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Paterson Fine Jewellery's 'Royal Blue' ring
Paterson Fine Jewellery's 'Royal Blue' ring
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Demand continues for royal wedding jewellery

Prince William and Lady Kate may have exchanged vows but the hype has yet to die down with a surge in demand for royal wedding-inspired jewellery after the ceremony.

Paterson Fine Jewellery (PFJ) head of marketing Angela Han said orders for its Royal Blue range had increased after the wedding due to the ceremony that highlighted the sentimental value of the ring.

“The wedding ceremony reminded people how precious and meaningful jewellery can be. With Mother’s Day coming up, we’ve found many retailers providing feedback on how their customers include husbands who want to rekindle romance with the Royal Blue ring and how our pieces have become a symbol for men to celebrate the women in their lives,” Han said.

PFJ released a specifically designed range including a ring, earrings and pendant all inspired by the original Lady Di blue sapphire engagement ring.

Han said PFJ had designed the range with classic designs and simple packaging so that it would continue to appeal to those who liked the design, even months after the wedding.

She expected the wedding to be a hot topic for another few weeks, at least – hype that would further generate interest in royal wedding-inspired jewellery.

“With the newlyweds’ honeymoon and new life together remaining the centre of media attention, we have every reason to believe our Royal Blue suite will continue being in high demand for months.”

Owner of Shepparton Showcase Jewellers Stephen Schneider stocks PFJ’s Royal Blue range and told Jeweller that sales had been strong in the aftermath of the wedding.

“Interest in sapphire and diamond-set jewellery in the classic cluster design has certainly been rejuvenated over the months leading into the royal wedding but excitement from the grand event has certainly continued with many enquiries over the weekend [after the royal wedding].” Schneider said.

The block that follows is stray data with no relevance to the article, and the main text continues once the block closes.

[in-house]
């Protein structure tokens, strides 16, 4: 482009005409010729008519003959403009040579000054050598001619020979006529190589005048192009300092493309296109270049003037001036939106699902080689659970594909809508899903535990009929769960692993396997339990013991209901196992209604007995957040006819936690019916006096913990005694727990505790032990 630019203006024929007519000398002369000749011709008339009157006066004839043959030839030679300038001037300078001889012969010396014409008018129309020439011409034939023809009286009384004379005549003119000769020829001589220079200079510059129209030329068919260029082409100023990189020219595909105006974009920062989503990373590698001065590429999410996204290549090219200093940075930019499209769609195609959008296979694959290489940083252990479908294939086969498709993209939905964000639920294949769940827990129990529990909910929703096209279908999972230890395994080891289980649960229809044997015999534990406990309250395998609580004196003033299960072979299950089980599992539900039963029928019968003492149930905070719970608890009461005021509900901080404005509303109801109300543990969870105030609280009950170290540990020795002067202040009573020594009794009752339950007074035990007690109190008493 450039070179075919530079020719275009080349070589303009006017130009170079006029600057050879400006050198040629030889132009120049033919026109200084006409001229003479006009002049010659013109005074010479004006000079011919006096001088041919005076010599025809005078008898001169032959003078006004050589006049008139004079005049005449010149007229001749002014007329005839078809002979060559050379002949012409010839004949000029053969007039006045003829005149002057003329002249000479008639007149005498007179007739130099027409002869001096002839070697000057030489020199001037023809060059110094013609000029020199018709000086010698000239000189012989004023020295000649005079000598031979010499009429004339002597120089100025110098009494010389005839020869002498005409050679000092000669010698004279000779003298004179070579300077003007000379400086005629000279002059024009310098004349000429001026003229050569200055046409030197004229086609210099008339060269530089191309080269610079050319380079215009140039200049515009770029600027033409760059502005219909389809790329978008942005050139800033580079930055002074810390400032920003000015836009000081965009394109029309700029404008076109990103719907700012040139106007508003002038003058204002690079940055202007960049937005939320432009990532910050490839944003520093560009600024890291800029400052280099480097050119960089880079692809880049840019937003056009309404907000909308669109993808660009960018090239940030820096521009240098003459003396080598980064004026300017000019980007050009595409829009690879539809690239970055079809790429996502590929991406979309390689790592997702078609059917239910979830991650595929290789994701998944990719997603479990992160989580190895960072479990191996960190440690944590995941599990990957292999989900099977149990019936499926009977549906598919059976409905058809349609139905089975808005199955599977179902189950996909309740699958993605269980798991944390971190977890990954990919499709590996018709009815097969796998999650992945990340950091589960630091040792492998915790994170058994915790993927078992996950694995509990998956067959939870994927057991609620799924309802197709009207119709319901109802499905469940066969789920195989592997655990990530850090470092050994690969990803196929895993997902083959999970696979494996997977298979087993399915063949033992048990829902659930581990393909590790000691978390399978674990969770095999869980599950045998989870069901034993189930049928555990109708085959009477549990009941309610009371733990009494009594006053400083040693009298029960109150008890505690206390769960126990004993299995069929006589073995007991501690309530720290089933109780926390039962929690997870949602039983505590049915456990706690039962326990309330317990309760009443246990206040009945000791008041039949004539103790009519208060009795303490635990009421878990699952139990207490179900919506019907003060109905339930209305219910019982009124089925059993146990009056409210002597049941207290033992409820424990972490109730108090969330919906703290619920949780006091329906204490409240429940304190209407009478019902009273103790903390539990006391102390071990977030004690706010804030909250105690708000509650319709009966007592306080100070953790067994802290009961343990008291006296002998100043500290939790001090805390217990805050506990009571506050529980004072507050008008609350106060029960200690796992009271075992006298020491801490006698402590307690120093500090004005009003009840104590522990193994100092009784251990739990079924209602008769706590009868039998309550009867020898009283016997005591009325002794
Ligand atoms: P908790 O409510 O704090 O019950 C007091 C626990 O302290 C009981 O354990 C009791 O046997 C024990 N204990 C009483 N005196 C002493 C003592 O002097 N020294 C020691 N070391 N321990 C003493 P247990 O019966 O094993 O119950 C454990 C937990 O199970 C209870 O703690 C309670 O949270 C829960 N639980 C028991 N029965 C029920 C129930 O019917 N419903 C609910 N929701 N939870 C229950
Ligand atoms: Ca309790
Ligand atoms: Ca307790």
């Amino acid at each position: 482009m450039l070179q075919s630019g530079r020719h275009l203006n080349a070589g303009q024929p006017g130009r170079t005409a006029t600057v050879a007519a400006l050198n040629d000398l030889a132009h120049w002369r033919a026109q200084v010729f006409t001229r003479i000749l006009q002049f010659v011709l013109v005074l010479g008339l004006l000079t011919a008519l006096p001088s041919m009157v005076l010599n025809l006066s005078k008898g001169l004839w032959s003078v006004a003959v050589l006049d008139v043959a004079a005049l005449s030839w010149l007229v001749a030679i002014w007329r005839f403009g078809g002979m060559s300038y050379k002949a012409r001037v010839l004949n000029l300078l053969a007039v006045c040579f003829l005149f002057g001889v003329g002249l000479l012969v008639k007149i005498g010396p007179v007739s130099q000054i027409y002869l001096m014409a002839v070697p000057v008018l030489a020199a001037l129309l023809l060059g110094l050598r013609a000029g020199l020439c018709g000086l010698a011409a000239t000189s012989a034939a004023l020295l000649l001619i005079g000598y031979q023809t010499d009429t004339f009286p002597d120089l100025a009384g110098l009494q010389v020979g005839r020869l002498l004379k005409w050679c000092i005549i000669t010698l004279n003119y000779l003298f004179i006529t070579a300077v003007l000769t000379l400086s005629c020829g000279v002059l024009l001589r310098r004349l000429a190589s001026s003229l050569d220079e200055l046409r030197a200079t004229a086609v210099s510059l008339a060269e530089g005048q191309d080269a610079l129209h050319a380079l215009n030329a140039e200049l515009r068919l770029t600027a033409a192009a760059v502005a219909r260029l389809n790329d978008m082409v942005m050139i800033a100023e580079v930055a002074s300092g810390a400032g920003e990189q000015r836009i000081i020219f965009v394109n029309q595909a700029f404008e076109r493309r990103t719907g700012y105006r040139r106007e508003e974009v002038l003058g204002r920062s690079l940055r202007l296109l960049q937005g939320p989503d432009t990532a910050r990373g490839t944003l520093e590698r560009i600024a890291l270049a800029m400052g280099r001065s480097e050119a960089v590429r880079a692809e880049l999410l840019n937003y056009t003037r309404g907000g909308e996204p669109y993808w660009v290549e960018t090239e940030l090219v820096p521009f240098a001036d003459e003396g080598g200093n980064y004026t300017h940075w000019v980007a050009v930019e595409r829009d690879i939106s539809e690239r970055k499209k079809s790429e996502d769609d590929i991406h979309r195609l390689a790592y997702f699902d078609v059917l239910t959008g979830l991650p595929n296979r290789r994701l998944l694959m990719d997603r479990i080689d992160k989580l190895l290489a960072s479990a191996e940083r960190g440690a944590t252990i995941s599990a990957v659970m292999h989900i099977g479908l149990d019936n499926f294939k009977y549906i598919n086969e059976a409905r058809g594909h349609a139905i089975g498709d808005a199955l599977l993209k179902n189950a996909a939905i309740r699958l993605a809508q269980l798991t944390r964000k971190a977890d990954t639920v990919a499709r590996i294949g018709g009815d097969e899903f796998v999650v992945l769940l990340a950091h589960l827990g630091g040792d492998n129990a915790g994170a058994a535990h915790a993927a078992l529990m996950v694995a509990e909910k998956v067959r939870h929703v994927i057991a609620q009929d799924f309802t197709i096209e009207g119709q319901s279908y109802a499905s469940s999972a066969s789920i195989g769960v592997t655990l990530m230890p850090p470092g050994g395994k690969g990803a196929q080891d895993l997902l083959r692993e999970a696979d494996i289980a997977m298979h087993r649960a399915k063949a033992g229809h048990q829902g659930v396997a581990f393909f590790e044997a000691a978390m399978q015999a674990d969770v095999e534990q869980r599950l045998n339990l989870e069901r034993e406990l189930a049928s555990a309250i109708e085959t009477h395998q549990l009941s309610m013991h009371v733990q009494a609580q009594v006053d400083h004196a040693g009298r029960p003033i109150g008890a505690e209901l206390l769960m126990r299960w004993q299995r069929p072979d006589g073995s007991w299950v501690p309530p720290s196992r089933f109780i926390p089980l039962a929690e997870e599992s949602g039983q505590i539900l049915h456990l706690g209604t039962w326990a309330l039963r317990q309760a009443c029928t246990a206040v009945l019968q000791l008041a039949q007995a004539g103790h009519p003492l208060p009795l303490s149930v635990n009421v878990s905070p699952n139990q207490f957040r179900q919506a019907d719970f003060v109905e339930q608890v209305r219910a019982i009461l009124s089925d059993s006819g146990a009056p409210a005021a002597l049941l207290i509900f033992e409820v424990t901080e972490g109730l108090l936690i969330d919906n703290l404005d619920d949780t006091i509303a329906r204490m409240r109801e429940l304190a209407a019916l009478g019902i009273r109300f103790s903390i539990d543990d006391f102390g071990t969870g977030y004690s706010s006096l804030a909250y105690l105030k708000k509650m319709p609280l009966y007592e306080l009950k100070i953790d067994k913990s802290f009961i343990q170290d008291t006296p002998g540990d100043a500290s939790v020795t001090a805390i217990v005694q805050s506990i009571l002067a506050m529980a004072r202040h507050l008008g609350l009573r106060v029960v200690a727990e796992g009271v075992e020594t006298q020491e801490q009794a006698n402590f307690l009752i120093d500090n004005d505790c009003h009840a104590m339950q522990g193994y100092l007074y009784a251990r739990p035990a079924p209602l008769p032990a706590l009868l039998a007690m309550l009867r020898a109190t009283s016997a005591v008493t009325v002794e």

Chamilia’s national marketing manager Jenelle Trisic said Chamilia was still receiving enquiries for its royal engagement bead released in March.

“We had an extremely positive response from both retailers and consumers and we anticipate sales will be strong even after the wedding,” Trisic said.

She said the bead was not exclusively tailored towards those who wanted to recreate royal wedding jewellery.

The Chamilia two-sided 'Royal Engagement' bead
The Chamilia two-sided 'Royal Engagement' bead

“Not only are consumers looking for pieces to represent an occasion but they are looking for stylish and fashionable jewellery,” Trisic said.

Moi Moi Fine Jewellery owner Alana Chang Weirick predicted that the trend would continue for some time yet. Moi Moi launched a created blue sapphire ring last year.

“We are talking about one of the most infamous rings of our time. The new Duchess has such an accessibility about her that many women worldwide will aspire to dress and fashion themselves like her,” Chang Weirick said.

“Jewellery will be no exception.”

Schneider echoed Chang Weirick’s thoughts.

“The event highlights the significant influence of women who positively inspire the broader community across many levels. Classic jewellery designs are appreciated by generation after generation and can be created in a variety of sizes, metals and combinations,” Schneider said.

Pandora released its own limited edition royal wedding charm in the first week of April and head of marketing and communications Jeff Burnes said the charm had been “enthusiastically embraced by retailers and consumers”.

One of its stockists, Richmond-based Carati Jewellers told Jeweller it had not received any royal wedding jewellery sales since the wedding, despite strong sales before it.

 

HISTORY OF THE SAPPHIRE RING

Kate Middleton's sapphire engagement ring is the original ring that Prince Charles used to propose to Diana in 1981. The ring weighs 18 carats and is surrounded by 14 small diamonds in an elegant cluster setting.

Diana chose it herself amid initial reservations that it had not been custom designed for her and the ring soon developed into an iconic symbol of the couple's royal union. It cost £28,000 ($42,640) in 1981.

More reading:

Royal engagement puts sapphire in spotlight

Commemorative beads to mark royal wedding

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